Thursday, November 18, 2004
The last time I heard someone start a sentence with: "Just for the sake of argument…" I thought: "What an interesting expression!" What kind of a cause is "The sake of argument"? Why should an appeal to this cause encourage people to consider what we have to say?
Aren't we usually told that arguments are bad? Don't we get the message that we should be supporting each other's ideas rather than sniping at them? Aren't your ideas true and good for you, while mine are true and good for me? Shouldn't we be united rather than divided? Shouldn't we try to agree with received wisdom, all join hands, and sing Kumbaya?
"For the sake of argument" means "For the sake of exposing ideas to criticism". This isn't bad; it’s essential to improving our theories.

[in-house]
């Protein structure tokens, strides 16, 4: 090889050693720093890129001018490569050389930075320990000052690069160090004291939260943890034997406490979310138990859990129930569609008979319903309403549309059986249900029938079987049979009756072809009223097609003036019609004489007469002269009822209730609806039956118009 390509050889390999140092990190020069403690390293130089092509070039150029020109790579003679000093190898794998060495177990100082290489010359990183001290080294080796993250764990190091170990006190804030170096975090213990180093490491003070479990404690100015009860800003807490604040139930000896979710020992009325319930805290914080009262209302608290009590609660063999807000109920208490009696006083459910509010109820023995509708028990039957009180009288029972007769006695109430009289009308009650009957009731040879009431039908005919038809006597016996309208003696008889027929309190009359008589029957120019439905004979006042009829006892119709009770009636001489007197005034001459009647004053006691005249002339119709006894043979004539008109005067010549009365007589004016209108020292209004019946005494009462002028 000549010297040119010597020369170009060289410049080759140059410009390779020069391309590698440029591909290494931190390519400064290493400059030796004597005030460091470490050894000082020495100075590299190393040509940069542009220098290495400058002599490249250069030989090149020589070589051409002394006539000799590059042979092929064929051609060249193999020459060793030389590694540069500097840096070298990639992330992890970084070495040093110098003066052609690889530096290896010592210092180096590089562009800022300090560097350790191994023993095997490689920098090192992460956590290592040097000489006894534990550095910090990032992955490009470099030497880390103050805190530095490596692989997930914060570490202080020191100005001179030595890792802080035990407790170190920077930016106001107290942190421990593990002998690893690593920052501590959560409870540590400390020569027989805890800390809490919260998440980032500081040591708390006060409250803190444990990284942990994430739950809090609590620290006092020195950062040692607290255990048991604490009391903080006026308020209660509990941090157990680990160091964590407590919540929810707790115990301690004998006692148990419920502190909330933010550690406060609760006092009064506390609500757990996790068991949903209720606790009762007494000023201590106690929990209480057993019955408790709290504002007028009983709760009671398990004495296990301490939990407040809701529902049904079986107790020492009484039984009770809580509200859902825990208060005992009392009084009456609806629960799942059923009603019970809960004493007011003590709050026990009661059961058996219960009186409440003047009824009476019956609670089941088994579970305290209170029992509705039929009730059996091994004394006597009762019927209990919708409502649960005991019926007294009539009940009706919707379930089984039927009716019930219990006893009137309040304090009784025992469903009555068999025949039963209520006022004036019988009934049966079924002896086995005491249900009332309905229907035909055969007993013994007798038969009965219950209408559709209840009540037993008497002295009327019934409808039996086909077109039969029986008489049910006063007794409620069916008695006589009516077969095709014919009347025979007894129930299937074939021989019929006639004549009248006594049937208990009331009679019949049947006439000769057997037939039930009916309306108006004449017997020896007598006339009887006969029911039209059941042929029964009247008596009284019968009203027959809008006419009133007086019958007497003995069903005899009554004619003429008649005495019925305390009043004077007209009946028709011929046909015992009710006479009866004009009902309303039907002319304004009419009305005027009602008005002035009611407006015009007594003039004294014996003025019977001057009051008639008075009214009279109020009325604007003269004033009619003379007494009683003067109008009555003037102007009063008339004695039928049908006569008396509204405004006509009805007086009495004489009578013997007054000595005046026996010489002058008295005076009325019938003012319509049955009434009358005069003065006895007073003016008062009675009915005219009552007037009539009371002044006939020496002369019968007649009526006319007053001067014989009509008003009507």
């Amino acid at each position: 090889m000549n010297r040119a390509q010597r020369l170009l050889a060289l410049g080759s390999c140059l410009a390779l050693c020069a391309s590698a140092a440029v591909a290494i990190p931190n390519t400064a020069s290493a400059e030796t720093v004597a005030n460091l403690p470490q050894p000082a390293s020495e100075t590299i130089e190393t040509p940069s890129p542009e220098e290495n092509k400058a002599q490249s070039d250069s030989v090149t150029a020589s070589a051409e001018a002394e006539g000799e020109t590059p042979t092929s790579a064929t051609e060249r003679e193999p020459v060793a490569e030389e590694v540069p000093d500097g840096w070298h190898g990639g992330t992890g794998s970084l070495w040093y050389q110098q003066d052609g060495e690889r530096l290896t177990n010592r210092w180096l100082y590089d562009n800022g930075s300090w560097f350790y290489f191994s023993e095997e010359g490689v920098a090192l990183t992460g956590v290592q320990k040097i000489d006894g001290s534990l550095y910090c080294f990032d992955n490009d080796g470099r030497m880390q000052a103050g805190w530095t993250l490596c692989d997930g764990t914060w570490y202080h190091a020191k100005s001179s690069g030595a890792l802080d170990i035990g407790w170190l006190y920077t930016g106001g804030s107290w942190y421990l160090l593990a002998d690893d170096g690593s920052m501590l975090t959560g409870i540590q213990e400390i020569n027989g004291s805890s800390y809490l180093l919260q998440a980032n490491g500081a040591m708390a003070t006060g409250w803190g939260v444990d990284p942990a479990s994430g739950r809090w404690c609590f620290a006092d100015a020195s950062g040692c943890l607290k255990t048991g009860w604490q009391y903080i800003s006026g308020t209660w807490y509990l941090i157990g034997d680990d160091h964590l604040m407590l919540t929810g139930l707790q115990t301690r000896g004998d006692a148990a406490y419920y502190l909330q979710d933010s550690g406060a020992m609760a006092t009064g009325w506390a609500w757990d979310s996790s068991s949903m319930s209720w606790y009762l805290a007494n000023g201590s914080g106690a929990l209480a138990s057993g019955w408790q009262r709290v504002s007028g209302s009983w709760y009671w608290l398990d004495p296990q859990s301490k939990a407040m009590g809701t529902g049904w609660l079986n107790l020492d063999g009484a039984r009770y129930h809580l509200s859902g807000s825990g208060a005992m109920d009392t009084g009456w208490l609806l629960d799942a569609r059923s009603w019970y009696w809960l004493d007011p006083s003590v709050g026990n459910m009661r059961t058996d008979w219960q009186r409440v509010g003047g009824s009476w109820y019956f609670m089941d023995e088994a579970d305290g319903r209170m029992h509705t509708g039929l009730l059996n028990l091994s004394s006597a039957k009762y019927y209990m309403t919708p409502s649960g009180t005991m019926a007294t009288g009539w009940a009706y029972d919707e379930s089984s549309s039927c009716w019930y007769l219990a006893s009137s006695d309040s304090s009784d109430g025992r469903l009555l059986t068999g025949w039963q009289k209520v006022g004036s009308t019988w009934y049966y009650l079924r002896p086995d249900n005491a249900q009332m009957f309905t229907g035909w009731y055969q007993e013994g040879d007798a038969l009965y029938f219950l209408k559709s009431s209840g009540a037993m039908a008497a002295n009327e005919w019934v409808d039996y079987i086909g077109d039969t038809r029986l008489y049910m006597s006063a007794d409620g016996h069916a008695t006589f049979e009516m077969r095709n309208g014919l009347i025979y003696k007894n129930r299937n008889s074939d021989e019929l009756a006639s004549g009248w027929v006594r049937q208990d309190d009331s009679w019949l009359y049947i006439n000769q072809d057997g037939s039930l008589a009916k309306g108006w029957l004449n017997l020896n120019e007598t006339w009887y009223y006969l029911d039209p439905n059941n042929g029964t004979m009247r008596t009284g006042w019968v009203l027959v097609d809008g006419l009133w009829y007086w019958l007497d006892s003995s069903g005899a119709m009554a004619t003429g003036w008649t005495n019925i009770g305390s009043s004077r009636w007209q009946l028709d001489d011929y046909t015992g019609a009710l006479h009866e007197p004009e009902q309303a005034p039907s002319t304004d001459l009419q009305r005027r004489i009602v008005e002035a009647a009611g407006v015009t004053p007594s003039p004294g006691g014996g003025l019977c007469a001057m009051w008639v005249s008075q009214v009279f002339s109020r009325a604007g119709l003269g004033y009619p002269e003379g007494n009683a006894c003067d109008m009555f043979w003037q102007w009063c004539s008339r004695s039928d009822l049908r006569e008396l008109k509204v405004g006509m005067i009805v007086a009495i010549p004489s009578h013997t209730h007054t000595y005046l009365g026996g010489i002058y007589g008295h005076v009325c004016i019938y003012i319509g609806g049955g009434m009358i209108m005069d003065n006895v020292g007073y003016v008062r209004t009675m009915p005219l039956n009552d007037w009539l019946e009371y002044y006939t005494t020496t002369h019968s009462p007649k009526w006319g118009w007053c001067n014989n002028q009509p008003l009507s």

If we want to hold the best theories then we should welcome criticism. Criticism is how we test our theories and determine if they work, conform to experience, and might be true. If we don't want our theories exposed to criticism, then we don't want to improve them or even know if they are wrong. This is a fundamental issue of intellectual integrity.
Of course, there are inappropriate times and ways of arguing, and these should be discouraged. But argument itself should be valued. Respect for "The sake of argument" is a great indication that a culture is healthy, dynamic, and interested in improvement.
I'm very pleased to be living in such a culture.